To summarize the discussion, there is a conflict between religion and the state policies when it comes to the policies associated with abortion and family planning. This is particularly because the religion deems abortion carried on with the purpose of “restricted family planning” of state as a wrong thing, in any situation. It is deemed as a sin. But when the viewpoint of the state is presented, where the population control is given as the key reason for undertaking such measures, it presents a question of whether the religion, in this aspect should be given supremacy, or should the right of religion, in this aspect, continued to be curbed.
Abbamonte, J. (2017) Indian State Proposes A Two-Child Limit for Government Employees. [Online] Population Research Institute. Available from: https://www.pop.org/indian-state-proposes-a-two-child-limit-for-government-employees/ [Accessed on: 10/10/11]
Barbalet, J., Possamai, A., and Turner, B.S. (2013) Religion and the State: A Comparative Sociology. London: Anthem Press.
Bottoni, R., Cristofori, R., and Ferrari, S. (2016) Religious Rules, State Law, and Normative Pluralism - A Comparative Overview. Berlin: Springer.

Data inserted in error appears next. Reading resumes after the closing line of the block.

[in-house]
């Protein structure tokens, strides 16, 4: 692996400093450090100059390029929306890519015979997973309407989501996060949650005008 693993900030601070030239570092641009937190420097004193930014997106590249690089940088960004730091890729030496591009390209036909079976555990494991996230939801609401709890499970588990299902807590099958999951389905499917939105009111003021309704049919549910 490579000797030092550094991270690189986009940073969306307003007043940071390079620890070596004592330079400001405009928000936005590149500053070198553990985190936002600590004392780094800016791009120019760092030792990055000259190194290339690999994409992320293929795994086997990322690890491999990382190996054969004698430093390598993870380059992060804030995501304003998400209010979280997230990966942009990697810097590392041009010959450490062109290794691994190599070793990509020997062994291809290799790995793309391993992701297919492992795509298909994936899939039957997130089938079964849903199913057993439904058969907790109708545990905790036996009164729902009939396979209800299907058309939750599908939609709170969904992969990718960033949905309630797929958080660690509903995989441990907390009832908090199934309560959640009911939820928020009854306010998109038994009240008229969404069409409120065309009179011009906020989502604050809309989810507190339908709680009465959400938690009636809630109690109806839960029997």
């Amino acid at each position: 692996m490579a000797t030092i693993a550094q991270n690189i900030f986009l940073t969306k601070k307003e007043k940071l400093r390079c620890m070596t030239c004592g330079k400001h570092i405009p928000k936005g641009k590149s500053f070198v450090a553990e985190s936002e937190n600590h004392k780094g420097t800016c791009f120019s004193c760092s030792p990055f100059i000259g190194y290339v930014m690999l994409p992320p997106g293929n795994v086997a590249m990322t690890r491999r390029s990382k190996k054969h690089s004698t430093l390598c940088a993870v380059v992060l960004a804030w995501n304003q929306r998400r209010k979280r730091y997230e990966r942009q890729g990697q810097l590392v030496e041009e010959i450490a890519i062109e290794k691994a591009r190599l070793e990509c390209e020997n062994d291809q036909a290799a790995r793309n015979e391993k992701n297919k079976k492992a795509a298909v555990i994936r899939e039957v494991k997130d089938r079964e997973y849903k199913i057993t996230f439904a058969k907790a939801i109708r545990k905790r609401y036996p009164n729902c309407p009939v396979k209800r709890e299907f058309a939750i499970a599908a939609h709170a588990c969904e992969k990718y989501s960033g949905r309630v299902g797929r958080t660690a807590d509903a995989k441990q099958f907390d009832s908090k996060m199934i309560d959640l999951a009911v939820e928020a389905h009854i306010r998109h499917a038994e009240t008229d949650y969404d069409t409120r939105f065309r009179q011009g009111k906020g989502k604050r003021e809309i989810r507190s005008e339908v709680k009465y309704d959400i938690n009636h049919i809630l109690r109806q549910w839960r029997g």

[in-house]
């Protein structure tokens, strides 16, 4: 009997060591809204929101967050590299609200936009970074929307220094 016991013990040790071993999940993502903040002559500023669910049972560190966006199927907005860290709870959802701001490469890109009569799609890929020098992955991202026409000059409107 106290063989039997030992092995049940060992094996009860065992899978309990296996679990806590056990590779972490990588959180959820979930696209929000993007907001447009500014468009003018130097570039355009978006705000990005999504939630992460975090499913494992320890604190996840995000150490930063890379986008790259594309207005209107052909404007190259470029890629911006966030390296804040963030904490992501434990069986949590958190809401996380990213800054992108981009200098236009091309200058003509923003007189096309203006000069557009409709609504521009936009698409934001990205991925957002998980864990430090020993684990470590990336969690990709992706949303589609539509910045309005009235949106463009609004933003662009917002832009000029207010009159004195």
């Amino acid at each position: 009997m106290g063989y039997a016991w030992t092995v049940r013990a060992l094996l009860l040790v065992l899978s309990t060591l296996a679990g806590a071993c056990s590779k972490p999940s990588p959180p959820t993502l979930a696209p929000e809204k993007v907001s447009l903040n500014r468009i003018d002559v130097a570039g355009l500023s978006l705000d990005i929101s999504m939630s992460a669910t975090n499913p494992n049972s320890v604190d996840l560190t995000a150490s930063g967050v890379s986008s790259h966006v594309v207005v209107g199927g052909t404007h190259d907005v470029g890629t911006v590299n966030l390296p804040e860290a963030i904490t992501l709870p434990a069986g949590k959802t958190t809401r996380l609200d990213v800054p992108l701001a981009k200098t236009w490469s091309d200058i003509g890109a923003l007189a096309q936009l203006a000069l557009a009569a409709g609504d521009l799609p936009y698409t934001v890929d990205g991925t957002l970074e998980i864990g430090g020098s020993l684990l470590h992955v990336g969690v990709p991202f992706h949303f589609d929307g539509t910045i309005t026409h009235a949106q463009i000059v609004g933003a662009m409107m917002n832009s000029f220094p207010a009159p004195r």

Cherif, F.M. (2015) Myths about Women's Rights: How, Where, and Why Rights Advance. Oxford: Oxford University Press.
CRA. (2017) Attitudes to Abortion and Approaches to Ethical Issues. [Online] CRA. Available from: https://cra.org.au/attitudes-to-abortion-and-approaches-to-ethical-issues/ [Accessed on: 10/10/11]
FPA. (2016) Religion, contraception and abortion factsheet. [Online] FPA. Available from: https://www.fpa.org.uk/factsheets/religion-contraception-abortion [Accessed on: 10/10/11]
Glenn, H.P. (2010) Legal Traditions of the World: Sustainable Diversity in Law. Oxford: Oxford University Press.
Huxley, A. (2012) Religion, Law and Tradition: Comparative Studies in Religious Law. Oxon: Routledge.
Library of Congress. (2015) Israel: Reproduction and Abortion: Law and Policy. [Online] Library of Congress. Available from: https://www.loc.gov/law/help/il-reproduction-and-abortion/israel.php [Accessed on: 10/10/11]
Ross, R.D.S. (2013) Congress, Abortion, and the Separation of Church and State. [Online] Rewire. Available from: https://rewire.news/article/2013/09/23/congress-abortion-and-the-separation-of-church-and-state/ [Accessed on: 10/10/11]
Sharma, M. (2015) Hindu Literature Mahabharata: Questions and Answers. Bloomington: Booktango.
Stacey, D. (2016) What Do Religions Say About Birth Control and Family Planning?. [Online] Population Research Institute. Available from: https://www.verywell.com/what-are-religious-views-on-birth-control-906618 [Accessed on: 10/10/11]